Think redistricting will be over next year? Think again.
There’s a possibility that several key states will go into overtime, with lawsuits dragging the process past the 2012 elections.
The scenarios range from lawmakers having to file for re-election in their current district and then refile later in a redrawn one to, in the worst case, running in one district next year and then a redrawn one in 2014.
Texas and Florida are likely to have the most controversial and litigious maps, with six new House seats at stake between the two states.
The new Texas map has already passed and is awaiting pre-clearance. In Florida, the redistricting process isn’t expected to get under way until early 2012.
In Texas, either courts or the Justice Department must clear the new map before the Dec. 12 candidate filing deadline for the March primary.
Texas officials filed their case with federal courts last month, but there is no set time frame for a ruling.
It’s possible that the federal courts could strike down the map without giving state lawmakers enough time to pass a new plan and resubmit it. In that case, a three-judge panel would likely redraw the map — and it’s anyone’s guess what the final result would be. Candidates would run in the primary and general election under those court-mandated Congressional boundaries — and not those drawn by state lawmakers earlier this year.
The courts ultimately drew the Texas Congressional map a decade ago after state lawmakers could not agree on a plan. That ruling precipitated the infamous mid-decade redraw orchestrated by former House Majority Leader Tom DeLay (R-Texas).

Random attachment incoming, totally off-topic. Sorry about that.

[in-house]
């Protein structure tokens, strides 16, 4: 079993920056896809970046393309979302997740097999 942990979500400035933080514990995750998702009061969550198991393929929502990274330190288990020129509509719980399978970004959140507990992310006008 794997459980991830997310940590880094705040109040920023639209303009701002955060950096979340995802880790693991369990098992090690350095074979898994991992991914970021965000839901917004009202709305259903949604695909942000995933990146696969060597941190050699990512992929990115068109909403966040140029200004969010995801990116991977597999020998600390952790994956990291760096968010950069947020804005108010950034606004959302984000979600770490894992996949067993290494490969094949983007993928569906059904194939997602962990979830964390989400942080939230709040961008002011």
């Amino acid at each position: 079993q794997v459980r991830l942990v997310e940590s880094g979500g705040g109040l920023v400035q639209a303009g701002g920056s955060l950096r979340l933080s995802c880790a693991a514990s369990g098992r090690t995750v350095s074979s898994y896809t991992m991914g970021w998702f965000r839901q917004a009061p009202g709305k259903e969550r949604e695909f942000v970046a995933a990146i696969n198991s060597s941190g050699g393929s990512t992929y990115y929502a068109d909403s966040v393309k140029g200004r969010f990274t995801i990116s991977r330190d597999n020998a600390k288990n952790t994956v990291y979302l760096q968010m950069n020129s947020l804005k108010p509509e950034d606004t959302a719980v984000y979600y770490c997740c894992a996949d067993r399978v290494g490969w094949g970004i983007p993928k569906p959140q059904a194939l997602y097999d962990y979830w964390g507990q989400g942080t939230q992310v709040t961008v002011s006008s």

“The Congressmen are deathly afraid of it being sent to the three-judge panel based on what happened in 2001,” said one Texas Republican operative close to the redistricting process.
By comparison, Florida has a relatively late timeline, with a June filing date and August primaries. Redistricting experts in the Sunshine State say it’s unlikely lawmakers will miss those deadlines. They argue that it’s more plausible that litigation over the new Fair Districts amendment could affect next year’s election calendar.
Voters passed that state constitutional amendment last year, which requires state lawmakers to draw districts that are compact and use “city, county and geographical boundaries.” Two Members of Congress filed a lawsuit protesting the amendment last year — one of many related lawsuits expected over the new map.
If courts continue to grapple with the maps through next summer, candidates will likely file to run for House seats under the current map. If the court rules on a new map before the primary, candidates might have to refile for the correct House seat just before August.
“The delays that you and I should be watching are the courts. I don’t think it will be the legislative process,” said Screven Watson, a Democratic attorney and former executive director of the Florida Democratic Party. “I don’t think anybody wants a scenario in Florida where we run under the old seats and then we have to come back.”
Terri Henderson, 6, center, whose mother is El Salvador, attends a rally with members of Congress at Union Station's Columbus Circle to announce the Restore Opportunity, Strengthen, and Improve the Economy (ROSIE) Act on July 29, 2014. The legislation provides incentives for government contractors to pay a living wage and other benefits that would help low-income workers.